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Our quantitative data points are meant to provide a high-level understanding of factors in equity risk models for Schwab (Charles) Corp. Portfolio managers use these models to forecast risk, optimize portfolios and review performance.
We show how SCHW stock compares to 2,000+ US-based stocks, and to peers in the Finance sector and Investment Banks/Brokers industry.
Please do not consider this data as investment advice. Data is downloaded from sources we deem reliable, but errors may occur.
The Charles Schwab Corp. is a savings and loan holding company, which engages in the provision of wealth management, securities brokerage, banking, asset management, custody, and financial advisory services. It operates through the Investor Services and Advisor Services segments. The Investor Services segment includes retail brokerage and banking services to individual investors, and retirement plan services, as well as other corporate brokerage services, to businesses and their employees. The Advisor Services segment provides custodial, trading, retirement business, and support services as well as retirement business services, to independent registered investment advisors, independent retirement advisors, and recordkeepers. The company was founded by Charles R. Schwab in 1986 and is headquartered in San Francisco, CA.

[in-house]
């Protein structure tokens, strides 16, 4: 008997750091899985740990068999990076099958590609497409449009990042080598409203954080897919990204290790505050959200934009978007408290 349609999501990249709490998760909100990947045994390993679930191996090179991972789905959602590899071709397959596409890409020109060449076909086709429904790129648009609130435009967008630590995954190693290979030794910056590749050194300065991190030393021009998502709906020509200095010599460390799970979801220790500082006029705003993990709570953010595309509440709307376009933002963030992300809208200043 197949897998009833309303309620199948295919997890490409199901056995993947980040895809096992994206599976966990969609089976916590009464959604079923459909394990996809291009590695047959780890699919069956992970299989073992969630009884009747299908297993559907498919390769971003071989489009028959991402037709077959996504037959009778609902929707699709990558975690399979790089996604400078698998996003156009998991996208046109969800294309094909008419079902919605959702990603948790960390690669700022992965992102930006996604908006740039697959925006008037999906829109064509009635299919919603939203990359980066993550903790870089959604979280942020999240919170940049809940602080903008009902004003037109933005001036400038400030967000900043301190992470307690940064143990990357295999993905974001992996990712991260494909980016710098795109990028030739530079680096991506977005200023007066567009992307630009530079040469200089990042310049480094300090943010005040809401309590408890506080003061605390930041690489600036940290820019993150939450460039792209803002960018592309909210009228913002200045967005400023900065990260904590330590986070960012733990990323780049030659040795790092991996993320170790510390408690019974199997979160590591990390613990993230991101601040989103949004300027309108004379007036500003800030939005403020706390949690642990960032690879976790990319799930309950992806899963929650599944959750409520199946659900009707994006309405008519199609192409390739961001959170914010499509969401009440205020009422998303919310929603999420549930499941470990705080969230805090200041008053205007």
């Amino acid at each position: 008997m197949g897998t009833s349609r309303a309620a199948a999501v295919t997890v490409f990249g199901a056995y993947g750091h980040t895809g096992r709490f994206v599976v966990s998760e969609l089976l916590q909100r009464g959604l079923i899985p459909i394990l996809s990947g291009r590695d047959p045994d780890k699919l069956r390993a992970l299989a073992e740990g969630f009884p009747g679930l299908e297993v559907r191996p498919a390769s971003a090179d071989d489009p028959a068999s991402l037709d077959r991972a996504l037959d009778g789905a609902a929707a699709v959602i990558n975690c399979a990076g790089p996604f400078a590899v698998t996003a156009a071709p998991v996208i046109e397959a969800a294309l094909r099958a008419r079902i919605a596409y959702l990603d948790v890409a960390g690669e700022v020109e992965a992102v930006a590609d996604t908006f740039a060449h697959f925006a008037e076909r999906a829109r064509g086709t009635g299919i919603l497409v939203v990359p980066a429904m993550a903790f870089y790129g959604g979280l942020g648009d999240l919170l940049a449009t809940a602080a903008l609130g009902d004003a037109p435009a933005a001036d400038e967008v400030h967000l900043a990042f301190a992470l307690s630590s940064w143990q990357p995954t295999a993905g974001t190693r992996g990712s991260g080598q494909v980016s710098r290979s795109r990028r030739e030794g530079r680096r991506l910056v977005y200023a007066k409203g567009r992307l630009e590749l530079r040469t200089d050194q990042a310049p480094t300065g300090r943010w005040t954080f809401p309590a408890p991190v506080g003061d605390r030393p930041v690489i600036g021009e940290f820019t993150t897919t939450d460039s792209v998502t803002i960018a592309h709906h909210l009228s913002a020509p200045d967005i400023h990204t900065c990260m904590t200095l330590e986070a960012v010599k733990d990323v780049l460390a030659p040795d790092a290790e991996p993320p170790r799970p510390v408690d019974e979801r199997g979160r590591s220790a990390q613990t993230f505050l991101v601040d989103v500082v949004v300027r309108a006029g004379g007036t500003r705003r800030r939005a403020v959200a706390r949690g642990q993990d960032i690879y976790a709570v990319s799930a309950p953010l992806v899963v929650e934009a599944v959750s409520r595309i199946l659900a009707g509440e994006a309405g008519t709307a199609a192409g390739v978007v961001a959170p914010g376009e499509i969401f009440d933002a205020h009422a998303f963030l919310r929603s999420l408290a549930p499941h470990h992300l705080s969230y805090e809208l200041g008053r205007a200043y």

Many of the following risk metrics are standardized and transformed into quantitative factors in institutional-level risk models.
Rankings below represent percentiles from 1 to 100, with 1 being the lowest rating of risk.
Stocks with higher beta exhibit higher sensitivity to the ups and downs in the market. (↑↑)
Stocks with higher market capitalization often have lower risk. (↑↓)
Higher average daily dollar volume over the past 30 days implies lower liquidity risk. (↑↓)
Higher price momentum stocks, aka recent winners, equate to lower risk for many investors. (↑↓)
Style risk factors often include measures of profitability and payout levels.
Companies with higher earnings generally provide lower risk. (↑↓)
Companies with higher dividend yields, if sustaintable, are perceived to have lower risk. (↑↓)
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